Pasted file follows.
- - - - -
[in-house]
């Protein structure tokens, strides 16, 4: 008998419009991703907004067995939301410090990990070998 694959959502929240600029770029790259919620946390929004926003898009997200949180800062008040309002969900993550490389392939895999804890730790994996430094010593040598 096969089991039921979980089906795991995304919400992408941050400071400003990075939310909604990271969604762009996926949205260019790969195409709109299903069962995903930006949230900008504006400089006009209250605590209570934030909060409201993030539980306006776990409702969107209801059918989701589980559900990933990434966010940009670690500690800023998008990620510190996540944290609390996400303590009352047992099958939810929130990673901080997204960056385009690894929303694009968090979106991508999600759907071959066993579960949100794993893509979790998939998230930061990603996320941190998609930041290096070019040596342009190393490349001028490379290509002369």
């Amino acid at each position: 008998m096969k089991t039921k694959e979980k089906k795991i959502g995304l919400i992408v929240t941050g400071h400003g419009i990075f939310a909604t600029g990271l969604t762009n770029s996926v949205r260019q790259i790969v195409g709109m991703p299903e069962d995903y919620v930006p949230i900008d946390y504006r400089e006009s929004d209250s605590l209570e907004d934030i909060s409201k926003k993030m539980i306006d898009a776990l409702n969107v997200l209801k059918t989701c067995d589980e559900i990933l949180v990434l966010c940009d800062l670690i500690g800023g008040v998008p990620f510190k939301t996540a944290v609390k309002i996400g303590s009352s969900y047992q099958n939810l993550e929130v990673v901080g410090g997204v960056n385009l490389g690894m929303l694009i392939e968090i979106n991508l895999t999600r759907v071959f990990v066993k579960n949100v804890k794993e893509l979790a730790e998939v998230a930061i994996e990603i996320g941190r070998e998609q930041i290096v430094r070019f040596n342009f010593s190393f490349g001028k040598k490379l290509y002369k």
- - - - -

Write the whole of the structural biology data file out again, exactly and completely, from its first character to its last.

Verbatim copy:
[in-house]
């Protein structure tokens, strides 16, 4: 008998419009991703907004067995939301410090990990070998 694959959502929240600029770029790259919620946390929004926003898009997200949180800062008040309002969900993550490389392939895999804890730790994996430094010593040598 096969089991039921979980089906795991995304919400992408941050400071400003990075939310909604990271969604762009996926949205260019790969195409709109299903069962995903930006949230900008504006400089006009209250605590209570934030909060409201993030539980306006776990409702969107209801059918989701589980559900990933990434966010940009670690500690800023998008990620510190996540944290609390996400303590009352047992099958939810929130990673901080997204960056385009690894929303694009968090979106991508999600759907071959066993579960949100794993893509979790998939998230930061990603996320941190998609930041290096070019040596342009190393490349001028490379290509002369």
């Amino acid at each position: 008998m096969k089991t039921k694959e979980k089906k795991i959502g995304l919400i992408v929240t941050g400071h400003g419009i990075f939310a909604t600029g990271l969604t762009n770029s996926v949205r260019q790259i790969v195409g709109m991703p299903e069962d995903y919620v930006p949230i900008d946390y504006r400089e006009s929004d209250s605590l209570e907004d934030i909060s409201k926003k993030m539980i306006d898009a776990l409702n969107v997200l209801k059918t989701c067995d589980e559900i990933l949180v990434l966010c940009d800062l670690i500690g800023g008040v998008p990620f510190k939301t996540a944290v609390k309002i996400g303590s009352s969900y047992q099958n939810l993550e929130v990673v901080g410090g997204v960056n385009l490389g690894m929303l694009i392939e968090i979106n991508l895999t999600r759907v071959f990990v066993k579960n949100v804890k794993e893509l979790a730790e998939v998230a930061i994996e990603i996320g941190r070998e998609q930041i290096v430094r070019f040596n342009f010593s190393f490349g001028k040598k490379l290509y002369k």